Container freight rates holding up as blank sailings hit 435
- Business & Finance
The container carriers have blanked a total of 435 sailings on various deep-sea trades, equaling a demand decline of 7 million TEU in 2020 caused by the COVID-19 pandemic’s impact on global economies.
The figures were revealed by Danish consultancy Sea-Intelligence, which said the push has served as a strong underpinning for the freight rates though.
The blanking of sailings has already had a major effect on global ports, especially those on the U.S. West Coast. The drop in container volumes is estimated to have reached a 13 percent accumulated, further increasing from the gap greater by the China-Us trade war.
The consultancy said that over the past 6 weeks, the CCFI contract rate index was 11% higher than at the same period last year – despite the drop in both demand and oil prices. The decline in the overall index since Chinese New Year can be shown to be in line with normal seasonality.
The approach to the blank sailings differs between alliances. The pattern is that 2M and THE Alliance announce blank sailings ranging quite far into the future – typically to the end of Q2 – and then supplement these with a few additional blank sailings tactically as the situation evolves.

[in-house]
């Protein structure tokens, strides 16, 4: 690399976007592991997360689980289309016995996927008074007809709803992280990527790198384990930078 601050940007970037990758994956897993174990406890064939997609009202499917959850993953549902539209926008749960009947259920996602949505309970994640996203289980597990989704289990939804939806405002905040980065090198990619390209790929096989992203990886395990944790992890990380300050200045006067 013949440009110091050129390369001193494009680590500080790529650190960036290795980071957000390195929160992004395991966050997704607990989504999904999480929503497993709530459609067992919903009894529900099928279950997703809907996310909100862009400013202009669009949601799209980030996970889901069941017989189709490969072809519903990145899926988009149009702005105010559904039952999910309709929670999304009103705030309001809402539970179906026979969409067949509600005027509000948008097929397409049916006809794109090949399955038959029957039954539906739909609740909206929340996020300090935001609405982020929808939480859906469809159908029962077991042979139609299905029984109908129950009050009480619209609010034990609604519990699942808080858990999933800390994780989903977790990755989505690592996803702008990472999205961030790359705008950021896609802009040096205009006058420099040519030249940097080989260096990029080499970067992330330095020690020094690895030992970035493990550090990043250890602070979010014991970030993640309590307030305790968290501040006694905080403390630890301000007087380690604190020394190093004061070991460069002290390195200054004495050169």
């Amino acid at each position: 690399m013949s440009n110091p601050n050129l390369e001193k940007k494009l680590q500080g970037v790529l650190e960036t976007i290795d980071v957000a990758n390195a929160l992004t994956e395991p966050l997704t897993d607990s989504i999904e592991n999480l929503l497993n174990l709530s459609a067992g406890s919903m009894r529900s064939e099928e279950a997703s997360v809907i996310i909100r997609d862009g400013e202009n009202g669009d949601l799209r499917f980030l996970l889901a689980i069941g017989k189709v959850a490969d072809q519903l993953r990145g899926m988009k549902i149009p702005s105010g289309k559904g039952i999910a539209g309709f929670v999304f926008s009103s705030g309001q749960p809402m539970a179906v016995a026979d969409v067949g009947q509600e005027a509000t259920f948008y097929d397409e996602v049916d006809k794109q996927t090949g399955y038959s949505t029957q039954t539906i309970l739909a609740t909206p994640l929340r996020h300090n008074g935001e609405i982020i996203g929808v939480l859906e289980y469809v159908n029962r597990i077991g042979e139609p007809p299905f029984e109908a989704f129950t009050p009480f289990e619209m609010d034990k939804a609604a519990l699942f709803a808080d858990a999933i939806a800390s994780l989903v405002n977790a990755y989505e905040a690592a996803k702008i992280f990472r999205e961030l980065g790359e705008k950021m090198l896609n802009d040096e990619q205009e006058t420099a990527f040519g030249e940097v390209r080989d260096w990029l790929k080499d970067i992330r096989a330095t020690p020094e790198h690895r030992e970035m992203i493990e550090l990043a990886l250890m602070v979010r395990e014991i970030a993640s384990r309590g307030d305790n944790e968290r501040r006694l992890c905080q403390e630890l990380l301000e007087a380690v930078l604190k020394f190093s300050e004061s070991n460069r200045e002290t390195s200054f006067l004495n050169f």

Ocean Alliance, on the other hand, announces blank sailings for a shorter period into the future and has not yet announced much for the later period in Q2.
As an example on the Transpacific, the three alliances have each blanked some 17-24% in weeks 15-21. However, for weeks 22-27 2M and THE Alliance have blanked 19-21% whereas Ocean Alliance at this point has blanked only 6%, data from the consultancy shows.
Given how the pandemic is impacting the economy, Sea Intelligence expects more blank sailings to emerge from Ocean Alliance in Q2.
The containment measures across the globe have had a colossal impact on the global economy and the International Monetary Fund (IMF) has sounded the recession alarm saying the Great Lockdown is likely to be worse than the Great Depression.
Some recovery is expected in 2021, however, the demand growth is likely to be modest.